Perhaps my favourite thing about writing about cocktails, is how far we can travel with each cocktail shakedown.
This week is no exception. The Mint Julep, an IBA Contemporary Classic.
Today we journey from the spiritual home of the Mint Julep to Jolly Olde England. From Melbourne through the desert on a horse with no name to the Kimberley in the far North-West of Australia (and before Twitter lost its way, one of the most memorable tweets I saw was someone pointing out that nine days in the desert was plenty of time to have given that horse a name).
The Mint Julep is bourbon, mint leaves, powdered sugar and water, served with crushed ice. It’s notable in that you do a bit of muddling – something we rarely do on these pages in spite of our moniker – and for the crushed ice.
The Julep has a long proud history and is apparently perfect for sipping on during hot afternoons while you set awhile on the porch in your rocking chair, possibly over-looking your tobacky plantation.
My field testing occurred on a rainy night at Bar 1806 in Melbourne, in full view of Bill Nye, The Science Guy (to be clear, he was just in the same bar, not supervising the scientific validity of my testing techniques). I had a Georgia Julep which contains Cognac and Peach-infused Armagnac and tasted like a delicious iced-tea, and a more traditional Mint Julep, albeit with a bit of rum.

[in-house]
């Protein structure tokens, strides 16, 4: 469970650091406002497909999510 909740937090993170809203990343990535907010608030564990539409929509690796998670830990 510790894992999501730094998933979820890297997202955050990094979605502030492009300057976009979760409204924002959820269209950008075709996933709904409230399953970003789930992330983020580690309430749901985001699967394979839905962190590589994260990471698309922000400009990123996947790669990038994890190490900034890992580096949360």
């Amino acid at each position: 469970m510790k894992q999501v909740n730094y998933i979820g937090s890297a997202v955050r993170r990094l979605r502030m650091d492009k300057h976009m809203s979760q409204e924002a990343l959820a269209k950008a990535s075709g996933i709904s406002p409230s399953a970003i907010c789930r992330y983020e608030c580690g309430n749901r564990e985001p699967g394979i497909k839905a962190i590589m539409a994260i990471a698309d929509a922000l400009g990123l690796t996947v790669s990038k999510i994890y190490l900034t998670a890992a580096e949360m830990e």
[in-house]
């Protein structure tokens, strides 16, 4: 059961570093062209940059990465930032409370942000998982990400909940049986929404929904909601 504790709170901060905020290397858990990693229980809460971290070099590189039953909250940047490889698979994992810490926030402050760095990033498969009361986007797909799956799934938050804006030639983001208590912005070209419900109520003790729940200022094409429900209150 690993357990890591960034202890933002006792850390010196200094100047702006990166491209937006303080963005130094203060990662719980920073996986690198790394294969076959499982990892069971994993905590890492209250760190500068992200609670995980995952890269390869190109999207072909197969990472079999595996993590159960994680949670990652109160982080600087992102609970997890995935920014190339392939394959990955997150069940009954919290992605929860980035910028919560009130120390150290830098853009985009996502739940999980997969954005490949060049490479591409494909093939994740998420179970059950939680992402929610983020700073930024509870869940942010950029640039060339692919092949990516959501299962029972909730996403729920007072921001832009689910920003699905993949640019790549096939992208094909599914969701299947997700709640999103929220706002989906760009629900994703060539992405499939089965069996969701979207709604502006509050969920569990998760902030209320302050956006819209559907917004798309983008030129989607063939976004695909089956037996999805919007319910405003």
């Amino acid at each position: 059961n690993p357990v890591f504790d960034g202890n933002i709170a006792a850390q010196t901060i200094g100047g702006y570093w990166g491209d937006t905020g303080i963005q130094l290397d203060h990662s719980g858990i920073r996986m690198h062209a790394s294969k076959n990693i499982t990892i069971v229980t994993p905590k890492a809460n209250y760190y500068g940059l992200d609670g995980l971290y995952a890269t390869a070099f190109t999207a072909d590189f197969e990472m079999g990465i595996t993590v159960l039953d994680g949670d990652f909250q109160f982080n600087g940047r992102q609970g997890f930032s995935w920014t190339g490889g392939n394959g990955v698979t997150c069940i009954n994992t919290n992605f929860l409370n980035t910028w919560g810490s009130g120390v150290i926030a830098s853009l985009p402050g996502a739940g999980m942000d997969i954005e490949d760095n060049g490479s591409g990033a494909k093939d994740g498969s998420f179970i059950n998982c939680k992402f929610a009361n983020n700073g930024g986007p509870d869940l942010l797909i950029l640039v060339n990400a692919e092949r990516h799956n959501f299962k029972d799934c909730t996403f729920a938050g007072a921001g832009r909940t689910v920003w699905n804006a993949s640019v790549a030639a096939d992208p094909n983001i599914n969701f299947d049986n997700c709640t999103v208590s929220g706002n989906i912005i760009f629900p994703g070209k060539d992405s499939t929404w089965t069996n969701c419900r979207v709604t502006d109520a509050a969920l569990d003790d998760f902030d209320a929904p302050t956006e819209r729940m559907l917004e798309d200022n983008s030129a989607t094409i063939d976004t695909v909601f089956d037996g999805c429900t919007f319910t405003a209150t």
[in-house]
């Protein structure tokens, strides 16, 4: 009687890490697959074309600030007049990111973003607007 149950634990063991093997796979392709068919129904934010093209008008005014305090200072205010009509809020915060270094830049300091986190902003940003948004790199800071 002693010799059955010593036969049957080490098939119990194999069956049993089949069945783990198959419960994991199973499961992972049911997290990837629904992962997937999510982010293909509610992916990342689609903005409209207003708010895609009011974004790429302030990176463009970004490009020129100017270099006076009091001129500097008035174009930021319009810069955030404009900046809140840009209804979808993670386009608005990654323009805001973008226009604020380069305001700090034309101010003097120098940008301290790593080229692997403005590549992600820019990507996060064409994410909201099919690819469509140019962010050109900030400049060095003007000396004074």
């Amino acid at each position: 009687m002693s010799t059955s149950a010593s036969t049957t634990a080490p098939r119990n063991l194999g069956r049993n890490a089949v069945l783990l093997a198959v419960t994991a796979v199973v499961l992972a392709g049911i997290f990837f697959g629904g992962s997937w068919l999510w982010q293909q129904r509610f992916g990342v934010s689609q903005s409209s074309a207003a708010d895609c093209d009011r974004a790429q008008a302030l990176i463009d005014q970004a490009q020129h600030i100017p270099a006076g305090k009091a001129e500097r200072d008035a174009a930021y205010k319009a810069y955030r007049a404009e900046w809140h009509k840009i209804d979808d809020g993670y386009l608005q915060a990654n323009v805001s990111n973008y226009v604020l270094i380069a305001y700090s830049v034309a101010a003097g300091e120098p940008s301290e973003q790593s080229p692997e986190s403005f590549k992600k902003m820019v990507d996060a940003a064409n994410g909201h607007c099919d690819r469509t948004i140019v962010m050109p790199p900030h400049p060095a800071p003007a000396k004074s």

They both looked the same, tasted great and neither challenged the Boulevardier for its place as my Bourbon-based cocktail of choice. It’s the ice you see.
For mine, a cup full of crushed ice is like a grown-up sno-cone, which I have always found to be a disappointment in the iced-treat department. So too with the Julep, I prefer a cocktail with as much ice in as few pieces as I can get. Cool the drink without diluting it.
But the ice is a critical part of the Mint Julep and it is designed to be sipped very slowly. And I will acknowledge that many, many people love a Mint Julep.
Indeed Theodore Roosevelt faced charges of being a drunk in office because he was known to favour a Julep. Apparently he wasn’t pissed, just prone to exuberance, and in the Court case, both sides acknowledged that being partial to a Mint Julep didn’t make you a bad person (read David Wondrich’s Imbibe! For the full story).
Now the Mint Julep is the official drink of the Kentucky Derby, the USA’s and possibly the world’s most famous horse race.
On the first Saturday in May, they sell 120,000 Mint Juleps to 170,000 punters. You can even fork out $2,000 for a Mint Julep if you’re feeling particularly stupid thirsty.
Now I’m not even slightly interested in horse racing as a sport or a social event, but it is horse racing season in Australia and we are about to hit summer so it seemed the perfect time to review this cocktail.
The Derby of Kentucky Derby is named after the Derby Stakes held at Epsom Downs in England.
The Derby Stakes is well-posh and was named after the 12th Earl of Derby who inaugurated the race in 1780 (the Kentucky Derby started in 1875).